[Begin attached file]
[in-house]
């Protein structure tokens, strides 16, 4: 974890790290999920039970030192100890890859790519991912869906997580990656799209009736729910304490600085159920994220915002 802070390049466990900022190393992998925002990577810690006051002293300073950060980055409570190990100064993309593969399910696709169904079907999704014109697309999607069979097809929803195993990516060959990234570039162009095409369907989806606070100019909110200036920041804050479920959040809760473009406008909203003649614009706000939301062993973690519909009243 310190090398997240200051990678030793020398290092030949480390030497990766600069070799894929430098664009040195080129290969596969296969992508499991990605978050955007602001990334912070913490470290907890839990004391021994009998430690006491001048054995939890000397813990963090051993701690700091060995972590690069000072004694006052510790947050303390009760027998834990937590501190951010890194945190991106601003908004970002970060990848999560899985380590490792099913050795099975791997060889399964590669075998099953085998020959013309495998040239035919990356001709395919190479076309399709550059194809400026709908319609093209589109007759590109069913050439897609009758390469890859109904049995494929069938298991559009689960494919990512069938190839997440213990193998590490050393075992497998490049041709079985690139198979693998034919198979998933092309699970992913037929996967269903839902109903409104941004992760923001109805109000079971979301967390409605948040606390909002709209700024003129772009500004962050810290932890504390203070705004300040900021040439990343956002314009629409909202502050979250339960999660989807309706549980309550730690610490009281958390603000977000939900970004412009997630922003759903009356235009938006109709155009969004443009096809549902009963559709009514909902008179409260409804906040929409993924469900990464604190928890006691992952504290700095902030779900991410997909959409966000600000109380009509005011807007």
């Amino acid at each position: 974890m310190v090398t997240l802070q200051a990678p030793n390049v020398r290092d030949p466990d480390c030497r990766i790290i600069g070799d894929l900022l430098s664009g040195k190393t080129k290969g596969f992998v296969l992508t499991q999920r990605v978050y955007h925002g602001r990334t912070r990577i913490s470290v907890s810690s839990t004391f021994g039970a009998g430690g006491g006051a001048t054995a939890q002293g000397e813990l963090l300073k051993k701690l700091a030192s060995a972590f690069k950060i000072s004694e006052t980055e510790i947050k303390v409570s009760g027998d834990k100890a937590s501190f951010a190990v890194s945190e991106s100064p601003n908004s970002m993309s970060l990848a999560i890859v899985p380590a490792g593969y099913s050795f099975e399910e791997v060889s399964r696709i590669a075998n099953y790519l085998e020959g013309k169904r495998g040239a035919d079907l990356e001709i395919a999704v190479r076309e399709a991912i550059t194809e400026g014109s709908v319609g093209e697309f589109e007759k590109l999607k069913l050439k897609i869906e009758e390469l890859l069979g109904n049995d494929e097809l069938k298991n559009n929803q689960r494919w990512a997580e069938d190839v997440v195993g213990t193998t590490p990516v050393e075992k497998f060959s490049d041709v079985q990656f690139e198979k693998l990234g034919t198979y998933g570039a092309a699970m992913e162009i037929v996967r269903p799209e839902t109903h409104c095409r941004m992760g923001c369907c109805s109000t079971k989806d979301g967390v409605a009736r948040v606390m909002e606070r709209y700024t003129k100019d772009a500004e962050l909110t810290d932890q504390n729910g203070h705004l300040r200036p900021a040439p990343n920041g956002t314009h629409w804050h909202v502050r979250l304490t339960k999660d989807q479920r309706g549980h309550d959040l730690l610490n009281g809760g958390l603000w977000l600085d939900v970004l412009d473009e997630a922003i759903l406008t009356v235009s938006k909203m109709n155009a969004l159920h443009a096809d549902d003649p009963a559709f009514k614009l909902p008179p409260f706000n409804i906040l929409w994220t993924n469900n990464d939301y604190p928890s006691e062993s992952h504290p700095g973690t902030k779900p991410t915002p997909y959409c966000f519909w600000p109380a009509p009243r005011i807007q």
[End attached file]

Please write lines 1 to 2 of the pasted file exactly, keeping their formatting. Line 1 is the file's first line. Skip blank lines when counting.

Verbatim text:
[in-house]
């Protein structure tokens, strides 16, 4: 974890790290999920039970030192100890890859790519991912869906997580990656799209009736729910304490600085159920994220915002 802070390049466990900022190393992998925002990577810690006051002293300073950060980055409570190990100064993309593969399910696709169904079907999704014109697309999607069979097809929803195993990516060959990234570039162009095409369907989806606070100019909110200036920041804050479920959040809760473009406008909203003649614009706000939301062993973690519909009243 310190090398997240200051990678030793020398290092030949480390030497990766600069070799894929430098664009040195080129290969596969296969992508499991990605978050955007602001990334912070913490470290907890839990004391021994009998430690006491001048054995939890000397813990963090051993701690700091060995972590690069000072004694006052510790947050303390009760027998834990937590501190951010890194945190991106601003908004970002970060990848999560899985380590490792099913050795099975791997060889399964590669075998099953085998020959013309495998040239035919990356001709395919190479076309399709550059194809400026709908319609093209589109007759590109069913050439897609009758390469890859109904049995494929069938298991559009689960494919990512069938190839997440213990193998590490050393075992497998490049041709079985690139198979693998034919198979998933092309699970992913037929996967269903839902109903409104941004992760923001109805109000079971979301967390409605948040606390909002709209700024003129772009500004962050810290932890504390203070705004300040900021040439990343956002314009629409909202502050979250339960999660989807309706549980309550730690610490009281958390603000977000939900970004412009997630922003759903009356235009938006109709155009969004443009096809549902009963559709009514909902008179409260409804906040929409993924469900990464604190928890006691992952504290700095902030779900991410997909959409966000600000109380009509005011807007």